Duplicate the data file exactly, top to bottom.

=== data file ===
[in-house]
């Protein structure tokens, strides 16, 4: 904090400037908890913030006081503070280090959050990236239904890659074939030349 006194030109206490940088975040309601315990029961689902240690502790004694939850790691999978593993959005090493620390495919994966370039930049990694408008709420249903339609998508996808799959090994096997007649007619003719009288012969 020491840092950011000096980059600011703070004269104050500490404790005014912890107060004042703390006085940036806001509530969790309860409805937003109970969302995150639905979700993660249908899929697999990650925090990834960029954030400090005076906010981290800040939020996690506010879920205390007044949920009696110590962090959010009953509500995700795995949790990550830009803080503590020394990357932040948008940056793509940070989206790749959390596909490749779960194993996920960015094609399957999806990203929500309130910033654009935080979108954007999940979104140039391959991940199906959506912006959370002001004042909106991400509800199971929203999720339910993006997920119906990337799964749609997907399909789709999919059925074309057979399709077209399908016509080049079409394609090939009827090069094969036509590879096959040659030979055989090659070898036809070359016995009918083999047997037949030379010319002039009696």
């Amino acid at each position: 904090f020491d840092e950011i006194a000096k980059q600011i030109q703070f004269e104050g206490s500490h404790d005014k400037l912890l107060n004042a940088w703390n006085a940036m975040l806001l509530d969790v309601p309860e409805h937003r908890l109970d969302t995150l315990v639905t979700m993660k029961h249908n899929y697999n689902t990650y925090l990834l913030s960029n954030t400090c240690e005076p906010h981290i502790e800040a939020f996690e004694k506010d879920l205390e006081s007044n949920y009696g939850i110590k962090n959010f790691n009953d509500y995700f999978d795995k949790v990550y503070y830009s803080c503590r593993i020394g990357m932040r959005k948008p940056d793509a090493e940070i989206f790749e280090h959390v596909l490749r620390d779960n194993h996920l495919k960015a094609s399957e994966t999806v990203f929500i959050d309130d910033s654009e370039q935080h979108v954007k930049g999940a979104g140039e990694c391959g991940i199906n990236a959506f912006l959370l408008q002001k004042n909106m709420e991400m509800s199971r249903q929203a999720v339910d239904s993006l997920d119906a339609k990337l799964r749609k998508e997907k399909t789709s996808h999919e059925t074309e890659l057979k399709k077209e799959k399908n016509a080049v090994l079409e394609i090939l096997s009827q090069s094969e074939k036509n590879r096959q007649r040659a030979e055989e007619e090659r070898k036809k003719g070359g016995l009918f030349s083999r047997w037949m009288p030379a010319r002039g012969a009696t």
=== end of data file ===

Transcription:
[in-house]
């Protein structure tokens, strides 16, 4: 904090400037908890913030006081503070280090959050990236239904890659074939030349 006194030109206490940088975040309601315990029961689902240690502790004694939850790691999978593993959005090493620390495919994966370039930049990694408008709420249903339609998508996808799959090994096997007649007619003719009288012969 020491840092950011000096980059600011703070004269104050500490404790005014912890107060004042703390006085940036806001509530969790309860409805937003109970969302995150639905979700993660249908899929697999990650925090990834960029954030400090005076906010981290800040939020996690506010879920205390007044949920009696110590962090959010009953509500995700795995949790990550830009803080503590020394990357932040948008940056793509940070989206790749959390596909490749779960194993996920960015094609399957999806990203929500309130910033654009935080979108954007999940979104140039391959991940199906959506912006959370002001004042909106991400509800199971929203999720339910993006997920119906990337799964749609997907399909789709999919059925074309057979399709077209399908016509080049079409394609090939009827090069094969036509590879096959040659030979055989090659070898036809070359016995009918083999047997037949030379010319002039009696």
């Amino acid at each position: 904090f020491d840092e950011i006194a000096k980059q600011i030109q703070f004269e104050g206490s500490h404790d005014k400037l912890l107060n004042a940088w703390n006085a940036m975040l806001l509530d969790v309601p309860e409805h937003r908890l109970d969302t995150l315990v639905t979700m993660k029961h249908n899929y697999n689902t990650y925090l990834l913030s960029n954030t400090c240690e005076p906010h981290i502790e800040a939020f996690e004694k506010d879920l205390e006081s007044n949920y009696g939850i110590k962090n959010f790691n009953d509500y995700f999978d795995k949790v990550y503070y830009s803080c503590r593993i020394g990357m932040r959005k948008p940056d793509a090493e940070i989206f790749e280090h959390v596909l490749r620390d779960n194993h996920l495919k960015a094609s399957e994966t999806v990203f929500i959050d309130d910033s654009e370039q935080h979108v954007k930049g999940a979104g140039e990694c391959g991940i199906n990236a959506f912006l959370l408008q002001k004042n909106m709420e991400m509800s199971r249903q929203a999720v339910d239904s993006l997920d119906a339609k990337l799964r749609k998508e997907k399909t789709s996808h999919e059925t074309e890659l057979k399709k077209e799959k399908n016509a080049v090994l079409e394609i090939l096997s009827q090069s094969e074939k036509n590879r096959q007649r040659a030979e055989e007619e090659r070898k036809k003719g070359g016995l009918f030349s083999r047997w037949m009288p030379a010319r002039g012969a009696t």